Mauritius, S’Africa Dwarfs Nigeria in Business Index Assessment

Nigeria has lost its former gains on the World Economic Forum (WEF) rankings on countries that have conducive environment for doing business, reducing from 124, in 2015, to 127 in 2016.

The drop in the points means that the West African economic giant Nigeria is now among the list of countries of the world where investors find it difficult to do business.

According to WEF, Germany is the best country in the world for business competiveness; Canada United Kingdom came second and third.

While Africa, Mauritius came 45 in the world and the first in Africa, South Africa and Rwanda followed in second and third positions, with 47 and 52 in the world , respectively.

Nigeria in three years running was the 74th in 2013, 124th in 2015 but lost 3 points in 2016 to cling on to 127th, a situation that is said to have reflected on many economic fronts, including drop in foreign direct investment (FDI) and its negative impact on the country’s foreign exchange reserves from $30 billion in 2015 to less than $24 billion by mid October 2016.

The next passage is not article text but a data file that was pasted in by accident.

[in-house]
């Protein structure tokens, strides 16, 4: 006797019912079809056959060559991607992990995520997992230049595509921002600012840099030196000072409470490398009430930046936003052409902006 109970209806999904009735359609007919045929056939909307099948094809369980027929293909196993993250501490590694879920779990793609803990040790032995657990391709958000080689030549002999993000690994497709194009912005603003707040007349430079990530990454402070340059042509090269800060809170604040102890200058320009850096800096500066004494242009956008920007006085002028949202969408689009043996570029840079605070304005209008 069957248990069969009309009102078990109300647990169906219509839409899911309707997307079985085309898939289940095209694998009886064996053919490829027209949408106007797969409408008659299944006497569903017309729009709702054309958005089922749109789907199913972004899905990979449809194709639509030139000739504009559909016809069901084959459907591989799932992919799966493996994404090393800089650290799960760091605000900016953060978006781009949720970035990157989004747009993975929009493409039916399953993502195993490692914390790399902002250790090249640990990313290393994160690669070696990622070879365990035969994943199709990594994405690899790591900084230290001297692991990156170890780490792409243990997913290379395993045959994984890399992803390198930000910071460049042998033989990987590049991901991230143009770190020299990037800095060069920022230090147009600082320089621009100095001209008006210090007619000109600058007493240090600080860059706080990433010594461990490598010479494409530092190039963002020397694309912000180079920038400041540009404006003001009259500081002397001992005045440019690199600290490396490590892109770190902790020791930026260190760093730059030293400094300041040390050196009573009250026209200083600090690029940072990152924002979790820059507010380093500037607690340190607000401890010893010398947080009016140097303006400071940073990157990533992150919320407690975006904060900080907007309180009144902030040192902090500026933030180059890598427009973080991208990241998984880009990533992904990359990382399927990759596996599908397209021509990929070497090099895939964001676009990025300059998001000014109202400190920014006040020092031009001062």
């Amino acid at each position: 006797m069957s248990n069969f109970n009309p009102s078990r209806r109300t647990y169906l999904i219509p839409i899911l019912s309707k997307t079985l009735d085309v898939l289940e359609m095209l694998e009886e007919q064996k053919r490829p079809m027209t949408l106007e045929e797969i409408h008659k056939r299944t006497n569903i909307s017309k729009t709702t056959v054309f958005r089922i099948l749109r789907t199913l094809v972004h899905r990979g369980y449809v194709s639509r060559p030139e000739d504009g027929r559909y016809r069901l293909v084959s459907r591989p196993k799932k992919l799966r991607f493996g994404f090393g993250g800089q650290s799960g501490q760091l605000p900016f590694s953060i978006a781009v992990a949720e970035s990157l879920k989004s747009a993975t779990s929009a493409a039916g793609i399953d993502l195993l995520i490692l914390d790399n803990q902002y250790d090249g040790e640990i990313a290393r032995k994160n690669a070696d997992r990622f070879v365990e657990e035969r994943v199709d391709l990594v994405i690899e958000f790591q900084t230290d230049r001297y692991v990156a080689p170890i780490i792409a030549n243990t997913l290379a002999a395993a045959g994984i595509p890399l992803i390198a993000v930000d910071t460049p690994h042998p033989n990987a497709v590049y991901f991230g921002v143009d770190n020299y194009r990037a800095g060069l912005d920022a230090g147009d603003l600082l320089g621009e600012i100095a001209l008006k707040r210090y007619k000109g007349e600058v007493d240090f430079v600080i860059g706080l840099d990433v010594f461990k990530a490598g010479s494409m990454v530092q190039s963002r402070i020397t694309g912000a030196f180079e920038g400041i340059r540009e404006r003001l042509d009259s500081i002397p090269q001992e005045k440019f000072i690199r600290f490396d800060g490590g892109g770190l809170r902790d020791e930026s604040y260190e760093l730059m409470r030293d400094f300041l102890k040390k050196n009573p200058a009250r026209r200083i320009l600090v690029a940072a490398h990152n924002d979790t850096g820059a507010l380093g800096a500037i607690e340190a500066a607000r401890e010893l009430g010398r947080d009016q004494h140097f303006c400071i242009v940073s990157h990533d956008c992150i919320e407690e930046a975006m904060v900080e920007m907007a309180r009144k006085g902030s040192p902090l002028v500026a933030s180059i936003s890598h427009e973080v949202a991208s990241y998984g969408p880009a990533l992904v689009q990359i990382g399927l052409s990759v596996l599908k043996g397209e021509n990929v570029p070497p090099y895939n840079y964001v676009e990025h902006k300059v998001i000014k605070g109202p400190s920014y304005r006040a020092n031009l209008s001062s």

A statement by Klaus Schwab, executive chairman of WEF, “On yearly basis, some 138 countries are subjected to some critical survey using global competitiveness index (GCI), which has seen poorly performing nations review their economic policies.”

According to the statistics from the Swiss-based non-profit rating foundation, Nigeria was only better than 11 countries, most of which are in state of wars, or are facing precarious economic crises.

Some of areas where these countries, including Nigeria, fell below par according to data for the ranking are mostly in health and primary education.

On its macroeconomic environment, Nigeria recoded the least performance among its counterparts.

Also on the financial services, the country was recorded as having its banks in less solid grounds, a factor that has seen the sector reducing availability of credit to critical segments of the economy.

Nigeria came 132nd among the countries whose underdeveloped infrastructure is still holding back their improvement in doing business in the world.

Other most problematic factors were rated thus: “insufficient health and primary education (138th), with only 63 per cent of children enrolled in primary school; while poor quality and quantity of higher education and training (125th).”

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